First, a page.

In today’s post I’ll share my finances and investment performance over the last 3 months. 🙂
My liquid net worth does not include my home or rental properties.
My liquid net worth progress – April to June
It has been an amazing quarter for most asset classes. The TSX hit 20,000 points for the first time ever. Here’s a summary of my liquid net worth changes.
Cash = $22,000 (+$1,000)
Canadian stocks & bonds = $349,000 (+40,000)
US stocks & bonds = $217,000 (+8,000)
Retirement = $225,000 (+5,000)
P2P lending = $26,000
Mortgage funds = $44,000 (+2,000)
Total = $883,000
Margin loan = $117,000 (-5000)
Total = $117,000
Liquid Net Worth = $766,000 (+$61,000) + 8.7%
All numbers are rounded to the nearest $1,000 and in $CDN at 0.81/USD
Half way through the year
My liquid net worth has grown by $120,000 so far this year. Wow. 🙂
My Interactive Brokers portfolio has returned 28% year to date.
For context, the Canadian stock market index TSX Composite is up about 18%.
Inflation played a major role in my portfolio’s outperformance. I’ve previously blogged about how I have hedged against rising commodity and other hard asset prices in 2021. I’ve also made videos on the topic.
It looks like my actions are paying off!
The stock market used to be confusing for me. But now it makes cents. 😀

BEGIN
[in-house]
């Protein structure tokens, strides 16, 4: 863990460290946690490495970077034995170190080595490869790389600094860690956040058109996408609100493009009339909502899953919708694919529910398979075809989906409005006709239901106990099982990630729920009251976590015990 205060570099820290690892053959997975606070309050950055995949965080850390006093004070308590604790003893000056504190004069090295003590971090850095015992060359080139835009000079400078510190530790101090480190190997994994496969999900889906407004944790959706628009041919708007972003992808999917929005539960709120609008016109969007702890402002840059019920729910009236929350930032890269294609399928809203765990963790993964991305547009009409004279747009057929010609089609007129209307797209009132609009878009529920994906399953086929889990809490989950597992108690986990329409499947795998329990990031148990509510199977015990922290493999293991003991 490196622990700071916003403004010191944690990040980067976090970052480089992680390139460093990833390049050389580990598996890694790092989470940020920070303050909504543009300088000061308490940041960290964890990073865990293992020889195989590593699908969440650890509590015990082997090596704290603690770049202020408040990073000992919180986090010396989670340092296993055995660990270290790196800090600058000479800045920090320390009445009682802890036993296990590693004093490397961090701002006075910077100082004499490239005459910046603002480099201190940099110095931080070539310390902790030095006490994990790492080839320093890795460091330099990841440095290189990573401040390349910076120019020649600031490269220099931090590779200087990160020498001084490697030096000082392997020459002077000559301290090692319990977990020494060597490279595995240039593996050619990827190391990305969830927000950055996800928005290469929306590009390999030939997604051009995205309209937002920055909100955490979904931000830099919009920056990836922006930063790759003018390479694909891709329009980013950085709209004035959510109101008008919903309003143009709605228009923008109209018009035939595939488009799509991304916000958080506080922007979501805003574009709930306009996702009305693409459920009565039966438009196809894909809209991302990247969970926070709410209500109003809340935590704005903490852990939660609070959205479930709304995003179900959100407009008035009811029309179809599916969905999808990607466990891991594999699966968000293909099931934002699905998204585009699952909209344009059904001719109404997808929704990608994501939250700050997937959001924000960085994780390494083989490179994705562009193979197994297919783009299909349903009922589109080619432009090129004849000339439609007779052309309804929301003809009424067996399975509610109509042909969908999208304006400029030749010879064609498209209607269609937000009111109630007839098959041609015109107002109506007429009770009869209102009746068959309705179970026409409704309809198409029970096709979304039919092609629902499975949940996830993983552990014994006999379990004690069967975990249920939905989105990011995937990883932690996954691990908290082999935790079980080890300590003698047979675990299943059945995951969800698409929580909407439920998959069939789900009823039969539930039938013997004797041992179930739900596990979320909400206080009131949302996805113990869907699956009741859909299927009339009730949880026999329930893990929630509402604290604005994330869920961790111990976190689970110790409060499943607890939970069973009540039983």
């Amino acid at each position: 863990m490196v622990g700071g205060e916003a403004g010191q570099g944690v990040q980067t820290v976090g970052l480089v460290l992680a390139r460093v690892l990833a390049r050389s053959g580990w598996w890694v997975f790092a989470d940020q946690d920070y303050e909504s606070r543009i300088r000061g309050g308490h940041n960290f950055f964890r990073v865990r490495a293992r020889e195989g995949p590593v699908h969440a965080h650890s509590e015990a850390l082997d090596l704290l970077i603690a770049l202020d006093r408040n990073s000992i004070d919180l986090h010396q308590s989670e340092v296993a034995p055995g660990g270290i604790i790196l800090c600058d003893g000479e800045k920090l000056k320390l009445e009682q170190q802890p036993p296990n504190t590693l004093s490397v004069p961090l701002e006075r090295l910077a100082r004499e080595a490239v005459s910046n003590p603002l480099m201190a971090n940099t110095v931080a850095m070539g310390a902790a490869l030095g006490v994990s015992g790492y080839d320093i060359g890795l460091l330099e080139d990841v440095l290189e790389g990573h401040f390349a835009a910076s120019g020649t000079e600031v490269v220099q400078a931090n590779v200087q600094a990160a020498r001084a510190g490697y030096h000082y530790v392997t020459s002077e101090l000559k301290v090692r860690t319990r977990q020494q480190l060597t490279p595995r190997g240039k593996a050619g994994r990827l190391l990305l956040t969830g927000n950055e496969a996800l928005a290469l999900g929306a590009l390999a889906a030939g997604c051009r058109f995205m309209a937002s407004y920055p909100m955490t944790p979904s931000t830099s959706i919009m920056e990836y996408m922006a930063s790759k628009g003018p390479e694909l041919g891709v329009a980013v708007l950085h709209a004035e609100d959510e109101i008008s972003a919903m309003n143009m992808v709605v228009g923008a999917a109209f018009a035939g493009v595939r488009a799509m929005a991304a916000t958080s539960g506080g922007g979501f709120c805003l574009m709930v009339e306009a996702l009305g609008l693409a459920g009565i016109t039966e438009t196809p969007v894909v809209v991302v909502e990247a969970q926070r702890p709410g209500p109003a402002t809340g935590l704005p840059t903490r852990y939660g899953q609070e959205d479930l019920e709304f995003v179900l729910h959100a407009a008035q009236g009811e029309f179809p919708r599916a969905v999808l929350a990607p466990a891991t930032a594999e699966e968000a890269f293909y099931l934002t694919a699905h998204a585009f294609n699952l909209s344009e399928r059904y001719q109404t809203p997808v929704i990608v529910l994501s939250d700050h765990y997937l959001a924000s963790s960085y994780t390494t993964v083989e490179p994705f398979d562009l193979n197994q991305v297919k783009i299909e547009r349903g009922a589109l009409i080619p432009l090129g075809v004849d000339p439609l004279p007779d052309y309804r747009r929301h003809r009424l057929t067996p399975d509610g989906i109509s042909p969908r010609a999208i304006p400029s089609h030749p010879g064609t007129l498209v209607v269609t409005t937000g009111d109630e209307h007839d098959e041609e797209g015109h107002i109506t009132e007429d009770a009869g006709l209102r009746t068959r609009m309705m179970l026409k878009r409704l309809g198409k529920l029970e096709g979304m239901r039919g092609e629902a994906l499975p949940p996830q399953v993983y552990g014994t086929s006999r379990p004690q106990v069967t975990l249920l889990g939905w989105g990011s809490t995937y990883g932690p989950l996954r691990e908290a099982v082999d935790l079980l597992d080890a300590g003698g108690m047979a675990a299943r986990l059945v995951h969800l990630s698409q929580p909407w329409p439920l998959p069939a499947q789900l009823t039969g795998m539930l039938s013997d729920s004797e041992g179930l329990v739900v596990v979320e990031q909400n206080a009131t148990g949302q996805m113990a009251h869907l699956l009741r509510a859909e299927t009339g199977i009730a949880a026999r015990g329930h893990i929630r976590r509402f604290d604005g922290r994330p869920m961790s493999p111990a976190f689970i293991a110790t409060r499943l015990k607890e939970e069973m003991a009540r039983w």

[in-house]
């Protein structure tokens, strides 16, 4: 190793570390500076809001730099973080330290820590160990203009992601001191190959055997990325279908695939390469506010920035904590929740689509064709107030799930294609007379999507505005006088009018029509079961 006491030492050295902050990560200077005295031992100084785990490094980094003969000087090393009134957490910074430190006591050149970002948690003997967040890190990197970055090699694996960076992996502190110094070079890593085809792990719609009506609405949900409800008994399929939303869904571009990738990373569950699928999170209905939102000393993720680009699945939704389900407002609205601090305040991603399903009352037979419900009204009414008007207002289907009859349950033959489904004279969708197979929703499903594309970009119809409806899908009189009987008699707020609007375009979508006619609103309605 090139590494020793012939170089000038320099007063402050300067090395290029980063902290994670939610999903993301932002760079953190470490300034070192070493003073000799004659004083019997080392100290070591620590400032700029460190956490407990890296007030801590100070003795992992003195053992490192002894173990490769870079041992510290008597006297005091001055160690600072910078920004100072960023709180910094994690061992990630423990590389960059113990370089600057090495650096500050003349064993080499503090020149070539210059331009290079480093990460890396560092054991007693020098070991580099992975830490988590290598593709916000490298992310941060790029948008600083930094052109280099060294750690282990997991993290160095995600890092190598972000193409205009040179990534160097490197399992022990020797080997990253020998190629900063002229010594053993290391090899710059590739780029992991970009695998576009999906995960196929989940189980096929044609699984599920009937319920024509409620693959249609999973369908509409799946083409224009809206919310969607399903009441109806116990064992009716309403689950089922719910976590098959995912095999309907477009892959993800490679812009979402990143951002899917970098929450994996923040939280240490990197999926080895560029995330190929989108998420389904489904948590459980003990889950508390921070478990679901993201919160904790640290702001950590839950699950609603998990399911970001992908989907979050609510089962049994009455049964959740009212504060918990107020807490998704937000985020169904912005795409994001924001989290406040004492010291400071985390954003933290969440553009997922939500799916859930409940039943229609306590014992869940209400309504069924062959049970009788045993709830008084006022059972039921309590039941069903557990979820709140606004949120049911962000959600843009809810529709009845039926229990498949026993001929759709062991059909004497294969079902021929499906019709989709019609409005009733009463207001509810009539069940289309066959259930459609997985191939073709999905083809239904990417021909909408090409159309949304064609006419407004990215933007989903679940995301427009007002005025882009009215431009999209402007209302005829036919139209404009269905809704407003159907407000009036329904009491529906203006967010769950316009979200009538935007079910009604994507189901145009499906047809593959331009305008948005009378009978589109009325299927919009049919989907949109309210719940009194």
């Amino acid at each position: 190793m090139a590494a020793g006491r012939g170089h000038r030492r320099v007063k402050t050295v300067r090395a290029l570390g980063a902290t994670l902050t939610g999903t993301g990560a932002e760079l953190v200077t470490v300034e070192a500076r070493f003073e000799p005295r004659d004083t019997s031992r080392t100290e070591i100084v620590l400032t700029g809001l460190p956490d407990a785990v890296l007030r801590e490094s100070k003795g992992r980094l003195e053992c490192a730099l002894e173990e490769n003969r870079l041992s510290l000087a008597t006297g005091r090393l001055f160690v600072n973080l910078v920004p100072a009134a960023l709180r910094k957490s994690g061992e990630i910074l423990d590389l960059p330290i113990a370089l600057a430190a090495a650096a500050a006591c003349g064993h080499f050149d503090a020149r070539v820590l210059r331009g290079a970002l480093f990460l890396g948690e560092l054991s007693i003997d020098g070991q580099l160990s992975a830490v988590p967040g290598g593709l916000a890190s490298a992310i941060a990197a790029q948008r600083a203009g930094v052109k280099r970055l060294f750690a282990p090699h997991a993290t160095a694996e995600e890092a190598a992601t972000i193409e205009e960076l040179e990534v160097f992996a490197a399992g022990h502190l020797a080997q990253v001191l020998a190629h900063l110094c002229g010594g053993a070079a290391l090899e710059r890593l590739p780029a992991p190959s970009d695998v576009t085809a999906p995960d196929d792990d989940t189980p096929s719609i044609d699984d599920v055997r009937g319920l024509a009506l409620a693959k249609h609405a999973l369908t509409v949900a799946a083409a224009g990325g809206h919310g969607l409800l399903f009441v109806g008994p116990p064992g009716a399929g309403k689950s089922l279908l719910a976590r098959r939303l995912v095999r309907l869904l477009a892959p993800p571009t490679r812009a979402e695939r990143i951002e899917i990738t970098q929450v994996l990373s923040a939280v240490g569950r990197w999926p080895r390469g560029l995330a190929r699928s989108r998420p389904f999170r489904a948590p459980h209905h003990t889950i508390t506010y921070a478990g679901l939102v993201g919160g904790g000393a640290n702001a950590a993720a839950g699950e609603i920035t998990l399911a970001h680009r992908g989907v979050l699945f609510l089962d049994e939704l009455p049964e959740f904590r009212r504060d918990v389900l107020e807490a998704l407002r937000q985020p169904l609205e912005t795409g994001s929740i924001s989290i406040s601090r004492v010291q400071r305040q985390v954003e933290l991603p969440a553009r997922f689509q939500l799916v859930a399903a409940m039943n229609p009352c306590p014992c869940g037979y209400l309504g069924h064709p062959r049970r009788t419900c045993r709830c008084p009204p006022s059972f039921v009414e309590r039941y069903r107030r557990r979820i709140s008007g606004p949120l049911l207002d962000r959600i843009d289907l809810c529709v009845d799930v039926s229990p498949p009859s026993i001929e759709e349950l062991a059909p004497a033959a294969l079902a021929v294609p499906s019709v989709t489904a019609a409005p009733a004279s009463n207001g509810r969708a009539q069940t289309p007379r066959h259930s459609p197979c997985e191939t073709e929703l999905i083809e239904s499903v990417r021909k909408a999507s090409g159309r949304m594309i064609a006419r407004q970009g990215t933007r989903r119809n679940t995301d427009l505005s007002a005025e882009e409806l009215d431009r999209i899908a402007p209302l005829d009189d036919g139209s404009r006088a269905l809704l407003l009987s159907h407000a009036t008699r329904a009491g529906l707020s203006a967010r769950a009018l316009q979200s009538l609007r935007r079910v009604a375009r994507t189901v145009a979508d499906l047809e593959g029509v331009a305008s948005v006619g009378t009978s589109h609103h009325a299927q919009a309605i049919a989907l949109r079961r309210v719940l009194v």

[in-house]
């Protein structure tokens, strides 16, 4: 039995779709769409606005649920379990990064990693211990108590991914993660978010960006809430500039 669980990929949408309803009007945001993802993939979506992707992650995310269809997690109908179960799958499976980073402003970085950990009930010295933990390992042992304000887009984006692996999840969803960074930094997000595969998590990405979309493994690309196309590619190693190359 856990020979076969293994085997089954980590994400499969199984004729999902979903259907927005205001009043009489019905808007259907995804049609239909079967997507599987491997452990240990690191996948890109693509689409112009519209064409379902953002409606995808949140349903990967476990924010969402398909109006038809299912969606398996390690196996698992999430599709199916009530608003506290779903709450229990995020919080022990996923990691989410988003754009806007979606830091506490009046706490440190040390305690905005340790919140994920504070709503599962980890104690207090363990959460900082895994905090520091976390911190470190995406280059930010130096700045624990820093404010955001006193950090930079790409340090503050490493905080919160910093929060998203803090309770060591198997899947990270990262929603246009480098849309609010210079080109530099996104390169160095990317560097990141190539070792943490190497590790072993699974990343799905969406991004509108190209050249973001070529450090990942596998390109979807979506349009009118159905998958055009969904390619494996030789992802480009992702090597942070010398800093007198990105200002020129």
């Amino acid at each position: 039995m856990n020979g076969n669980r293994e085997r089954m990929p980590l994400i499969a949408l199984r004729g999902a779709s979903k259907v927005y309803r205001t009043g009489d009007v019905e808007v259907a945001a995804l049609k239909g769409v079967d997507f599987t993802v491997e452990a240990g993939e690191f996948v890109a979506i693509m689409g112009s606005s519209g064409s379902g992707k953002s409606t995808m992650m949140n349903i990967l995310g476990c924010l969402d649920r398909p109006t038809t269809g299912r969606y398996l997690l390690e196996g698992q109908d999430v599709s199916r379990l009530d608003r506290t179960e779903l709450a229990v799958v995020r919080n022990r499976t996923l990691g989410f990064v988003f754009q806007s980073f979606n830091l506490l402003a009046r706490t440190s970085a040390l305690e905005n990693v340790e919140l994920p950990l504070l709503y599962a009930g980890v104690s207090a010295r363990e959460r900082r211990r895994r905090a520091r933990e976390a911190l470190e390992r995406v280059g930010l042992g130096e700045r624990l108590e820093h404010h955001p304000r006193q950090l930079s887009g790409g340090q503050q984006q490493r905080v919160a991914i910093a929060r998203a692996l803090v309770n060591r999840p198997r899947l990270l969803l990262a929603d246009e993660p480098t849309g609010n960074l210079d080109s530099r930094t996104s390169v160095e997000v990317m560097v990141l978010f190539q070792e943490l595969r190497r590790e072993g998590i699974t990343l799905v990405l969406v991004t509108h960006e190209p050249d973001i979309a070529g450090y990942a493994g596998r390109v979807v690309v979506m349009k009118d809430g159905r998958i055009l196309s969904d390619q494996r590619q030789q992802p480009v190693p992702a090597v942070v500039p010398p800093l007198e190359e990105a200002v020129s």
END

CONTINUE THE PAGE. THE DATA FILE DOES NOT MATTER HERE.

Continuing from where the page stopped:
*SPXTR = S&P 500 total return index
*EFA = MSCI developed market index (Excludes US and Canada)
*VT = Vanguard total world stock index
Asset breakdown, events, and analysis
It’s incredible to see almost $900,000 of financial assets in my portfolio. I hope it will become $1 million by the end 2021.
All my investments continue to grow in value except for my peer to peer lending portfolio through Lending Loop. There were some write offs in May and the overall account was flat overall for the quarter, which is a bummer. I guess you can’t win them all. If I see other opportunities I will consider pulling some cash out of Lending Loop to fund a more lucrative investment.
My MICs have been surprisingly resilient throughout the last year. I thought low interest rates and mortgage payment deferrals would hurt these fixed income investments, but the mortgage funds (MICs) that I hold have all done relatively well, and at near all times highs.
Here’s a rough look at where my financial assets are held.
In last quarter’s update I predicted we’re going to see higher asset prices in Q2, and higher inflation in goods and services.
For the third quarter I expect prices to level off. I think most of the stock market growth for the year has happened already.
But a major factor that can influence how stocks behave is the fixed income market. If bond yields decline, it will push more investors into the stock market and continue to drive prices up.
Anything is possible short term, but it’s also mostly noise in the short term. At the end of the day investors should be focused on buying great assets at relatively cheap prices, and plan to hold them for a long time. 🙂
Random Useless Fact: